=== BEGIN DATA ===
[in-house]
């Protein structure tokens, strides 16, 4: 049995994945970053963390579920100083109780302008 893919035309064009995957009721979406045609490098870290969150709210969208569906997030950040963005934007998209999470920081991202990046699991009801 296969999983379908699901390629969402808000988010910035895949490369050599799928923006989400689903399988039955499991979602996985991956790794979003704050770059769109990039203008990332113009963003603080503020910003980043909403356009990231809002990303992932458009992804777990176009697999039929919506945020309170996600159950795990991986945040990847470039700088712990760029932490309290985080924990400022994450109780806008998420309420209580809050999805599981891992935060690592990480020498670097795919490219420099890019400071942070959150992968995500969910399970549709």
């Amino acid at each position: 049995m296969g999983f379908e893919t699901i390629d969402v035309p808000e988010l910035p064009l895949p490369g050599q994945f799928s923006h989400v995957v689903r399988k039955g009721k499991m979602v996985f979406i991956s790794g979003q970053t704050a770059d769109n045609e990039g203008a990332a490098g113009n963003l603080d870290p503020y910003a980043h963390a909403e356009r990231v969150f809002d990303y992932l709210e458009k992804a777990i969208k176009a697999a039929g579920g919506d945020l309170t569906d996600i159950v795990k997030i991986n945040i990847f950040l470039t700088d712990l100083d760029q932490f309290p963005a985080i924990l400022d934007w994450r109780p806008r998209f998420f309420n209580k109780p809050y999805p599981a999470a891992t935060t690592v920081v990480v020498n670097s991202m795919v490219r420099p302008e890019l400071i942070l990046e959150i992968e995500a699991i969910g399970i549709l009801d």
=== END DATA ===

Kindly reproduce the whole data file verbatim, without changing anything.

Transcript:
[in-house]
């Protein structure tokens, strides 16, 4: 049995994945970053963390579920100083109780302008 893919035309064009995957009721979406045609490098870290969150709210969208569906997030950040963005934007998209999470920081991202990046699991009801 296969999983379908699901390629969402808000988010910035895949490369050599799928923006989400689903399988039955499991979602996985991956790794979003704050770059769109990039203008990332113009963003603080503020910003980043909403356009990231809002990303992932458009992804777990176009697999039929919506945020309170996600159950795990991986945040990847470039700088712990760029932490309290985080924990400022994450109780806008998420309420209580809050999805599981891992935060690592990480020498670097795919490219420099890019400071942070959150992968995500969910399970549709």
């Amino acid at each position: 049995m296969g999983f379908e893919t699901i390629d969402v035309p808000e988010l910035p064009l895949p490369g050599q994945f799928s923006h989400v995957v689903r399988k039955g009721k499991m979602v996985f979406i991956s790794g979003q970053t704050a770059d769109n045609e990039g203008a990332a490098g113009n963003l603080d870290p503020y910003a980043h963390a909403e356009r990231v969150f809002d990303y992932l709210e458009k992804a777990i969208k176009a697999a039929g579920g919506d945020l309170t569906d996600i159950v795990k997030i991986n945040i990847f950040l470039t700088d712990l100083d760029q932490f309290p963005a985080i924990l400022d934007w994450r109780p806008r998209f998420f309420n209580k109780p809050y999805p599981a999470a891992t935060t690592v920081v990480v020498n670097s991202m795919v490219r420099p302008e890019l400071i942070l990046e959150i992968e995500a699991i969910g399970i549709l009801d």